1 Reply Latest reply on Feb 23, 2011 2:16 PM by the_wine_snob

    Capturing 8mm home movies for PE9 editing

    Mel Davis. Level 3

      A couple dozen hours of my family's 8mm film have fallen in my lap along with the responsibility to try and digitize it for posterity and burn it out to disc media. This raw film footage would be more enjoyable with significant trimming in the form of clip selection, cutting, reassembilng the order (because different reels were spliced years ago out-of-sequence), adding a few titles with dates and places, and so on. Sounds perfect for Premiere Elements 9. I have not used PE before, so I know there will be a learning curve. I'm a lynda.com subscriber, and they have instructional videos for PE9.


      But what's the best way to capture this 8mm film and get it into PE9?


      I know there are services that will capture 8mm film and burn it to DVD, but I saw that Bill Hunt advised in another thread that "having the old film telecined onto DVD is not the best" way to go. Also, one service I found also recommend not doing this with PC editing the ultimate goal. Perhaps they've had unhappy customers who had problems importing and editing. It's also quite expensive with so much film to transfer. One pays typically about 25 cents per foot even though a fair amount of it may not make the cut, and the quality may vary depending upon the service.


      I have a Hi8 camcorder and a MiniDV camcorder. I can project the film onto a screen and capture it on tape myself with a camcorder. My film projector can vary the speed if needed in an effort to get around the flicker issue caused by the difference in frame rate between film and video. I see in other in other forum threads that I would need to get a D-A interface to go from camcorder to PC to import the video to DV-AVI type II format.That camcorder-to-PC transfer would also have to be done in real time (again, a second time, counting the screening of the film).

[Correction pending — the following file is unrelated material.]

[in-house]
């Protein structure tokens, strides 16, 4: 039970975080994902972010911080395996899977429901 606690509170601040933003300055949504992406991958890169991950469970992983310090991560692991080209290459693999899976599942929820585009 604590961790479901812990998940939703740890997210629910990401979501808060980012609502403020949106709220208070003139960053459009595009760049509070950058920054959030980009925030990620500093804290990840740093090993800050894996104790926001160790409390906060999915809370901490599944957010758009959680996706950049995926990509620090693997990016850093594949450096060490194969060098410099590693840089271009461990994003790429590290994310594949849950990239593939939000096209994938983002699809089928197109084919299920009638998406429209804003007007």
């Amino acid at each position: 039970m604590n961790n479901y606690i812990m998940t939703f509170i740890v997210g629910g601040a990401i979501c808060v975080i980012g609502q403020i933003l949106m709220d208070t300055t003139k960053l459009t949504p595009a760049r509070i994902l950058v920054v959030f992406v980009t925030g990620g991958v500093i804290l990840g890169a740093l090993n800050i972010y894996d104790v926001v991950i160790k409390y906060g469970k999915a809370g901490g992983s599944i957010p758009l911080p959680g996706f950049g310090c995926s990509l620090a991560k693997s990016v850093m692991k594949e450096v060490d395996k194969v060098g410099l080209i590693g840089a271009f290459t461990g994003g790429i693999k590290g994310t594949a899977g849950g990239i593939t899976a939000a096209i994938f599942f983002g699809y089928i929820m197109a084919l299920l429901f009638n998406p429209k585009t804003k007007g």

Another possibliity is that I could buy a flash-card or hard-drive based camcorder, ideally a camcorder supporting 24p recording, to sync up the frame rate more easily. Would I then be able to copy clip files using a card reader and import them into PE9 without transferring a second time in real time? Would there be a noticeable quality difference in either of these two approaches other than possible flicker? The time savings, if a second real-time playback is avoided, might make this worth getting for this reason alone. My budget would restrict me to spending no more than about $500 on such a camcorder. What format would the camcorder need to record in?


      From what I've seen, I don't really need to work in HD or burn out to Blu-Ray for image quality reasons, because these formats exceed 8mm film's resolution.

        • 1. Re: Capturing 8mm home movies for PE9 editing
          the_wine_snob Level 9

          My first rec. would still be a good telecine lab, and have them transfer the digitized film to miniDV tape. A good telecine lab will do several things:


          • Clean the film
          • Repair any bad splices
          • Project the film directly to the sensors in a miniDV camera, set up with the proper lenses and condensers, and designed to get a perfect capture
          • Adjust speeds to match the film footage
          • Correct for some density issues
          • Color correct to some extent


          One can shoot onto a high-reflectivity, flat screen and shoot with a camera, but one will never be able to exactly match the axis of the projector lens, so some keystoning will exist. Optically, this method will never be as good as with a telecine machine, properly set up and calibrated.


          If you have a miniDV camera, it should have a FireWire connector, and so long as you have one on your computer, with the proper cable, you will NOT need an A-D bridge, as you can Capture directly from the miniDV tape.


          There are some companies that sell telecine equipment, and some will be available without the miniDV camera, and/or the projector. Due to the mechanics and optics, these are very expensive, so one would need to have a lot of film, to justify their expense. Also, one should clean the film carefully, and repair any bad splices. Lastly, a good telecine machine will likely have a liquid gate in the projector, and this will help diminish any scratches, etc.


          Just my feelings.


          Good luck,